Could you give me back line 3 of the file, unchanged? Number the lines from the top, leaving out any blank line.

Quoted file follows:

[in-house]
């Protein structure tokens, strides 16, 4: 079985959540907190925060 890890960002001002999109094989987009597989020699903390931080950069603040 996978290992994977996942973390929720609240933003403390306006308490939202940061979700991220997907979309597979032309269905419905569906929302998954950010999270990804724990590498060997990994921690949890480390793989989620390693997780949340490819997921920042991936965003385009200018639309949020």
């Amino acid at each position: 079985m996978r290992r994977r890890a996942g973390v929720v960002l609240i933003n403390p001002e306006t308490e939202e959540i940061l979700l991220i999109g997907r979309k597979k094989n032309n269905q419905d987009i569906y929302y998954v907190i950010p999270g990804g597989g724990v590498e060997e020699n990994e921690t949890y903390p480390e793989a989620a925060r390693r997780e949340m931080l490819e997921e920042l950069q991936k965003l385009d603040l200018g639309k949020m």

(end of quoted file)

């Amino acid at each position: 079985m996978r290992r994977r890890a996942g973390v929720v960002l609240i933003n403390p001002e306006t308490e939202e959540i940061l979700l991220i999109g997907r979309k597979k094989n032309n269905q419905d987009i569906y929302y998954v907190i950010p999270g990804g597989g724990v590498e060997e020699n990994e921690t949890y903390p480390e793989a989620a925060r390693r997780e949340m931080l490819e997921e920042l950069q991936k965003l385009d603040l200018g639309k949020m």